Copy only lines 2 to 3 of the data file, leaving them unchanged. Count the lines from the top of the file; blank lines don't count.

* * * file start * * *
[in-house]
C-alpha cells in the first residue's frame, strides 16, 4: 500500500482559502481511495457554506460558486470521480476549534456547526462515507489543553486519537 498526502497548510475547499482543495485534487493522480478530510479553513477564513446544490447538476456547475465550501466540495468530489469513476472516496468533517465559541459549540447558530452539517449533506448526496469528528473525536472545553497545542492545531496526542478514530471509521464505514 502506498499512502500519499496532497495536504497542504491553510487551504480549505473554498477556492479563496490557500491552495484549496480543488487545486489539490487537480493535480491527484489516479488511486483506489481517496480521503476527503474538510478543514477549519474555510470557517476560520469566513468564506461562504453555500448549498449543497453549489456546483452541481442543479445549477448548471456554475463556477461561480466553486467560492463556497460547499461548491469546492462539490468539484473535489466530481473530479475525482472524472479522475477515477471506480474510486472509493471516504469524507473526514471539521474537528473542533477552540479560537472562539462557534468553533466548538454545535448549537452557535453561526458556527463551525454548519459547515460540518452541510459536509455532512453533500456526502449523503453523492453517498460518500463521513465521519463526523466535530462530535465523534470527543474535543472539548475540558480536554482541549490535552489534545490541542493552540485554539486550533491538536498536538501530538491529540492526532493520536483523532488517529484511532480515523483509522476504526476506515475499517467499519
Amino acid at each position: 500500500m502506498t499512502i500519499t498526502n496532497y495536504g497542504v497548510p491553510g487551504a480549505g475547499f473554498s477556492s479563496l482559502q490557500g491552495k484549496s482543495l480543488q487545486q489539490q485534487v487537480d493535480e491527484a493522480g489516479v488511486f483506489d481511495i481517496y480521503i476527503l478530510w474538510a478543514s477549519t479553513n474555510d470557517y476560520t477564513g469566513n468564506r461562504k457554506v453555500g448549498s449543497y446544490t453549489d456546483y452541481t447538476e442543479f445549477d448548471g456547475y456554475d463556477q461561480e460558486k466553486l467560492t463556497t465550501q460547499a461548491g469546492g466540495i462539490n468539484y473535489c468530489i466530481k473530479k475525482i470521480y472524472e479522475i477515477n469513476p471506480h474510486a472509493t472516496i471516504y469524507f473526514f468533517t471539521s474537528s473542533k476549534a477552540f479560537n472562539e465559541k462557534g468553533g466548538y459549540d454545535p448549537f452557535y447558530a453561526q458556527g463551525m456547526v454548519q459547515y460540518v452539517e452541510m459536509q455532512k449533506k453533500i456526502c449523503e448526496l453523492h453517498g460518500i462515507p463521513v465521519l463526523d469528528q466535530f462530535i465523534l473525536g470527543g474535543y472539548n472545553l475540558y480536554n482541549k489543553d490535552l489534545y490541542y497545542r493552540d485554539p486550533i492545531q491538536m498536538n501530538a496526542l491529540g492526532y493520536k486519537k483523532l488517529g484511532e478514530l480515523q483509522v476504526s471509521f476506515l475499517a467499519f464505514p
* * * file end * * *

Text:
C-alpha cells in the first residue's frame, strides 16, 4: 500500500482559502481511495457554506460558486470521480476549534456547526462515507489543553486519537 498526502497548510475547499482543495485534487493522480478530510479553513477564513446544490447538476456547475465550501466540495468530489469513476472516496468533517465559541459549540447558530452539517449533506448526496469528528473525536472545553497545542492545531496526542478514530471509521464505514 502506498499512502500519499496532497495536504497542504491553510487551504480549505473554498477556492479563496490557500491552495484549496480543488487545486489539490487537480493535480491527484489516479488511486483506489481517496480521503476527503474538510478543514477549519474555510470557517476560520469566513468564506461562504453555500448549498449543497453549489456546483452541481442543479445549477448548471456554475463556477461561480466553486467560492463556497460547499461548491469546492462539490468539484473535489466530481473530479475525482472524472479522475477515477471506480474510486472509493471516504469524507473526514471539521474537528473542533477552540479560537472562539462557534468553533466548538454545535448549537452557535453561526458556527463551525454548519459547515460540518452541510459536509455532512453533500456526502449523503453523492453517498460518500463521513465521519463526523466535530462530535465523534470527543474535543472539548475540558480536554482541549490535552489534545490541542493552540485554539486550533491538536498536538501530538491529540492526532493520536483523532488517529484511532480515523483509522476504526476506515475499517467499519
Amino acid at each position: 500500500m502506498t499512502i500519499t498526502n496532497y495536504g497542504v497548510p491553510g487551504a480549505g475547499f473554498s477556492s479563496l482559502q490557500g491552495k484549496s482543495l480543488q487545486q489539490q485534487v487537480d493535480e491527484a493522480g489516479v488511486f483506489d481511495i481517496y480521503i476527503l478530510w474538510a478543514s477549519t479553513n474555510d470557517y476560520t477564513g469566513n468564506r461562504k457554506v453555500g448549498s449543497y446544490t453549489d456546483y452541481t447538476e442543479f445549477d448548471g456547475y456554475d463556477q461561480e460558486k466553486l467560492t463556497t465550501q460547499a461548491g469546492g466540495i462539490n468539484y473535489c468530489i466530481k473530479k475525482i470521480y472524472e479522475i477515477n469513476p471506480h474510486a472509493t472516496i471516504y469524507f473526514f468533517t471539521s474537528s473542533k476549534a477552540f479560537n472562539e465559541k462557534g468553533g466548538y459549540d454545535p448549537f452557535y447558530a453561526q458556527g463551525m456547526v454548519q459547515y460540518v452539517e452541510m459536509q455532512k449533506k453533500i456526502c449523503e448526496l453523492h453517498g460518500i462515507p463521513v465521519l463526523d469528528q466535530f462530535i465523534l473525536g470527543g474535543y472539548n472545553l475540558y480536554n482541549k489543553d490535552l489534545y490541542y497545542r493552540d485554539p486550533i492545531q491538536m498536538n501530538a496526542l491529540g492526532y493520536k486519537k483523532l488517529g484511532e478514530l480515523q483509522v476504526s471509521f476506515l475499517a467499519f464505514p